Lang Lang, the Chinese pianist profiled by editor-in-chief David Remnick in this week's New Yorker (sadly not online), is a rock star in his native country. When traveling around China, Lang is handed bouquets so often and must rid himself of them so quickly that during Remnick's nine days trailing the pianist, he says, "I felt like a maid of honor." Remnick's profile offers a fascinating view of a young man who proves that, when one is (as a caption puts it) "an avatar of the Chinese ascendance," it is still possible to get rich from classical music; Lang Lang earns as much as $250,000 for a single private recital.
Lang's penchant for "moony gyrations and emotive expressions" while playing annoy classical-music critics, including the Times' Anthony Tommasini, who walked out of Lang's Carnegie Hall debut in 2003. (Tommasini has since reviewed another Lang performance more positively.) In addition to offering plenty of food for thought about the ways in which the upcoming Olympics might change the cultural world — Lang is rumored to be the star of the opening ceremonies — Remnick's piece made even a classical-music dunce like us want to see him in action, wearing his crazy outfits and playing Chopin with an orange. The above clip, of Lang playing The Yellow River Concerto, makes clear that Remnick is not exaggerating either about Lang's piano-bench histrionics or about the lameness of this much-reviled Cultural Revolution concerto-by-committee.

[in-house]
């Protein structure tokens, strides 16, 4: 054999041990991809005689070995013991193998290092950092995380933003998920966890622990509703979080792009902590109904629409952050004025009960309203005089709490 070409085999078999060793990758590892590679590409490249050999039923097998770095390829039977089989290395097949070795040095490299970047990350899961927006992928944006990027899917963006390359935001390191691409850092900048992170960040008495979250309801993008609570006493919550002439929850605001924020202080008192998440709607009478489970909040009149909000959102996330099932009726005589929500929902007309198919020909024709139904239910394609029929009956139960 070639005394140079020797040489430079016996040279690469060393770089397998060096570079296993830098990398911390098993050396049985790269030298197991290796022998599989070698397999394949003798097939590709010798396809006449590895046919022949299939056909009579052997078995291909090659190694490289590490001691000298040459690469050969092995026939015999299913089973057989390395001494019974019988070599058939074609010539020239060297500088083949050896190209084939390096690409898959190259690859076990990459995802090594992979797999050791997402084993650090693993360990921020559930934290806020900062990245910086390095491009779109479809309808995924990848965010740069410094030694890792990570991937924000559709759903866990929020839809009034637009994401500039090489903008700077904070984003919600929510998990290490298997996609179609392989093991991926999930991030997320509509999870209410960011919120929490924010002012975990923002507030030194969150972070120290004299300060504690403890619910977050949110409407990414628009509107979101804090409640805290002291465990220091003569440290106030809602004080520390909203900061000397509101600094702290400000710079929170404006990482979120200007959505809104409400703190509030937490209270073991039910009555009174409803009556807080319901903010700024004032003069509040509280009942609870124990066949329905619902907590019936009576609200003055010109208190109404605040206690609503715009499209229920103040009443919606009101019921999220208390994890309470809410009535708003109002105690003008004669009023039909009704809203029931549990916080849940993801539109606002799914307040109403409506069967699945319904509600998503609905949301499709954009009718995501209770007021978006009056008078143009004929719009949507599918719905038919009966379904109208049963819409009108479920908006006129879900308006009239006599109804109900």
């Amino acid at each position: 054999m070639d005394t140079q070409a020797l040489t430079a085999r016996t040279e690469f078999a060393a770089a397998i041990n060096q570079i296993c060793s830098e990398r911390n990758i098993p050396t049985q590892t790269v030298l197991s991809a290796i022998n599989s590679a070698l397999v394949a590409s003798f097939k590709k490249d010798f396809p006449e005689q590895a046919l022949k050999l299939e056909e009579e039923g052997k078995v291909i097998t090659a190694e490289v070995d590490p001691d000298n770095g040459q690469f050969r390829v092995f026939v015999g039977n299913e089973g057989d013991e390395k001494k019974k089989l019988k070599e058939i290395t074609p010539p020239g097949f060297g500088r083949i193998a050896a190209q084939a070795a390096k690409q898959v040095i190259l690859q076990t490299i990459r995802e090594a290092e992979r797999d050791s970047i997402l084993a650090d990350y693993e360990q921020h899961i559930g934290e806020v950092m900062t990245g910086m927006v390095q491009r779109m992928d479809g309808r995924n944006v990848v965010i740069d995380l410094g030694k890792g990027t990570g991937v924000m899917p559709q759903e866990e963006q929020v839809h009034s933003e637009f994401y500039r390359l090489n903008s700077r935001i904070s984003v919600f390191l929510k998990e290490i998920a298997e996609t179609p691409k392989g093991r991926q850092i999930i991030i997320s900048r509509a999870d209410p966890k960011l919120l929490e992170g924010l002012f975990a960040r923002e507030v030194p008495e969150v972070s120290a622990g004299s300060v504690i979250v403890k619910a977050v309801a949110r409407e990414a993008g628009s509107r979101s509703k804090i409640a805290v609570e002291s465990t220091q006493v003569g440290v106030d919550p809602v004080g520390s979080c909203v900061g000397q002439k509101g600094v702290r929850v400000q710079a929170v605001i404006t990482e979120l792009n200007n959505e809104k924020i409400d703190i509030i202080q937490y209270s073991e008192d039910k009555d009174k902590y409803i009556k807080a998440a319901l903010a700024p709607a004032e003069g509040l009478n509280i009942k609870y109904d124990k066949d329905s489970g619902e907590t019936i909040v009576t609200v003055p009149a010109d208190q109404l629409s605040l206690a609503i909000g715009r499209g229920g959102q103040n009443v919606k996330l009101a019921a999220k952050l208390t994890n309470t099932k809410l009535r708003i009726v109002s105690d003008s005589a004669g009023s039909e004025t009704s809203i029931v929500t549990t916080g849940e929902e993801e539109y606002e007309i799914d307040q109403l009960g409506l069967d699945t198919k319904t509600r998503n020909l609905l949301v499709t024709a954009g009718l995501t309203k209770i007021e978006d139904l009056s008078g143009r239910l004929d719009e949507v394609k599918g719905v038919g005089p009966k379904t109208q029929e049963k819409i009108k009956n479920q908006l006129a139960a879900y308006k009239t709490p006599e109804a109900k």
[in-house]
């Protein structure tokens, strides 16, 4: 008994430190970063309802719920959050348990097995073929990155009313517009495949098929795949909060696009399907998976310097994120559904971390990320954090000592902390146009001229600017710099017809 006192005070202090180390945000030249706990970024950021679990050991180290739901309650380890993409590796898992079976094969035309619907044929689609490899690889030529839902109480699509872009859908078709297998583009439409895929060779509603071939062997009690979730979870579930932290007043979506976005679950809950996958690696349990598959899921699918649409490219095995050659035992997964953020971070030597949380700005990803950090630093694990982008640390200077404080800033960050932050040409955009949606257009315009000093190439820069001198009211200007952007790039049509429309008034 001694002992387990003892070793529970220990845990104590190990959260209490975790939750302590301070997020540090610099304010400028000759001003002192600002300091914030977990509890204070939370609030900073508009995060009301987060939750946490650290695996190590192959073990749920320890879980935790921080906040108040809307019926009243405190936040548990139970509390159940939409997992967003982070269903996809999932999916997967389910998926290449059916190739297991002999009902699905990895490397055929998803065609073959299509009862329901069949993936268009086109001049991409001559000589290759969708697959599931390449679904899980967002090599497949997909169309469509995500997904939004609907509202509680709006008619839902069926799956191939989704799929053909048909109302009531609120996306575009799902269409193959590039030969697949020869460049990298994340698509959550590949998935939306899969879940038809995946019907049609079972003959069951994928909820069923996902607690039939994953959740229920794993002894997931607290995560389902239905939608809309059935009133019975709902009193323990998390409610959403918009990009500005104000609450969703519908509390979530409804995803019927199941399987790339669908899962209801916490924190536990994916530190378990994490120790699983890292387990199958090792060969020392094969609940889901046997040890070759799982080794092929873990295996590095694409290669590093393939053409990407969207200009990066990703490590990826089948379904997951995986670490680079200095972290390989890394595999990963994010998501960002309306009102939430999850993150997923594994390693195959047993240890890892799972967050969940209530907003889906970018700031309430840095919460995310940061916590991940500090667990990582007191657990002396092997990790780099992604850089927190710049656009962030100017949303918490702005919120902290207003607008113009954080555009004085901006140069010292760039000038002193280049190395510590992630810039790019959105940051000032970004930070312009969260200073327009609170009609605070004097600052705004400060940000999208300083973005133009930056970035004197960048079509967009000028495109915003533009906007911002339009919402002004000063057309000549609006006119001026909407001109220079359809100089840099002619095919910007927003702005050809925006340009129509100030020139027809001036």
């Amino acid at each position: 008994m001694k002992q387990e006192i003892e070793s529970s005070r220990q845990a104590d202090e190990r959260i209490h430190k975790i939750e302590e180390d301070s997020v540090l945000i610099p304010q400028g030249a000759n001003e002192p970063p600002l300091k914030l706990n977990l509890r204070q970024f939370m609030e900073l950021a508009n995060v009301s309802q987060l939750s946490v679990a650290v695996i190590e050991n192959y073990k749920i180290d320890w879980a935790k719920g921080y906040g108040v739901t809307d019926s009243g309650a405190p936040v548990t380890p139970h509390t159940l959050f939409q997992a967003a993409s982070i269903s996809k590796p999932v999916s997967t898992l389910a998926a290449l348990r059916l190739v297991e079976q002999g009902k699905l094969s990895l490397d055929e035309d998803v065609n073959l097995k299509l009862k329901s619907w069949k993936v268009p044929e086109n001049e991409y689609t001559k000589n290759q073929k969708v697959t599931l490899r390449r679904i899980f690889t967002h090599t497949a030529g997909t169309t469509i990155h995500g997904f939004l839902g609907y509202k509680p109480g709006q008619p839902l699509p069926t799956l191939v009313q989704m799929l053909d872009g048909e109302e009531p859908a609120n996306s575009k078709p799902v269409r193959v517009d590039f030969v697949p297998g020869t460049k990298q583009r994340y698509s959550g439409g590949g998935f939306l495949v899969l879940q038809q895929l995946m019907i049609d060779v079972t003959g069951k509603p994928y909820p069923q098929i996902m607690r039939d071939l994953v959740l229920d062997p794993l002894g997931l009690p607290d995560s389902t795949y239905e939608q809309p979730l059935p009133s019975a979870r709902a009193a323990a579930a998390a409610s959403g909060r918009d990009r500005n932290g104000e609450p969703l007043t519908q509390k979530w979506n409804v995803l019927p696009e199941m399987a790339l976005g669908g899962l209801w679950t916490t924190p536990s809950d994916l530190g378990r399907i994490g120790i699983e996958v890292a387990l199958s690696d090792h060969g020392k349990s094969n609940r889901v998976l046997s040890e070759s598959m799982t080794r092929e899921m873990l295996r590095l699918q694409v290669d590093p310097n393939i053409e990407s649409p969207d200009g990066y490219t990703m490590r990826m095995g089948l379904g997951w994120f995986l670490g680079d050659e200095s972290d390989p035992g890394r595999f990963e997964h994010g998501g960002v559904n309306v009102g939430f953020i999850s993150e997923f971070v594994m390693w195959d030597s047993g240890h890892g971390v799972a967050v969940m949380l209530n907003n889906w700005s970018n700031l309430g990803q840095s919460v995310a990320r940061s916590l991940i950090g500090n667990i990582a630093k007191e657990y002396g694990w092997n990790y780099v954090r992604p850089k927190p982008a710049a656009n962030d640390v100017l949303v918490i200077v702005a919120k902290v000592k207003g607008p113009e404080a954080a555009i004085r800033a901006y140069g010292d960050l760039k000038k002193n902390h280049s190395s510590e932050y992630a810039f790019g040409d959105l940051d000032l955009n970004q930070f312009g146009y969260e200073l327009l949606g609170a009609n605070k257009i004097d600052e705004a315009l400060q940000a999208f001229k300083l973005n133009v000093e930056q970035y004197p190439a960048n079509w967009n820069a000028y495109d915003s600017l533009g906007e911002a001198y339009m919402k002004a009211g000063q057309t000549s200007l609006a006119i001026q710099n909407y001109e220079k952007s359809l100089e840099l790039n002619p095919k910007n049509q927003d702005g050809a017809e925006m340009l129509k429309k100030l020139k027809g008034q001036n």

Imagine this dude, dressed Liberace style, atop a column in Beijing's Olympic stadium, almost definitely playing this song, and you'll have a good idea why we never watch Olympic opening ceremonies.
The Olympian [NYer, not online]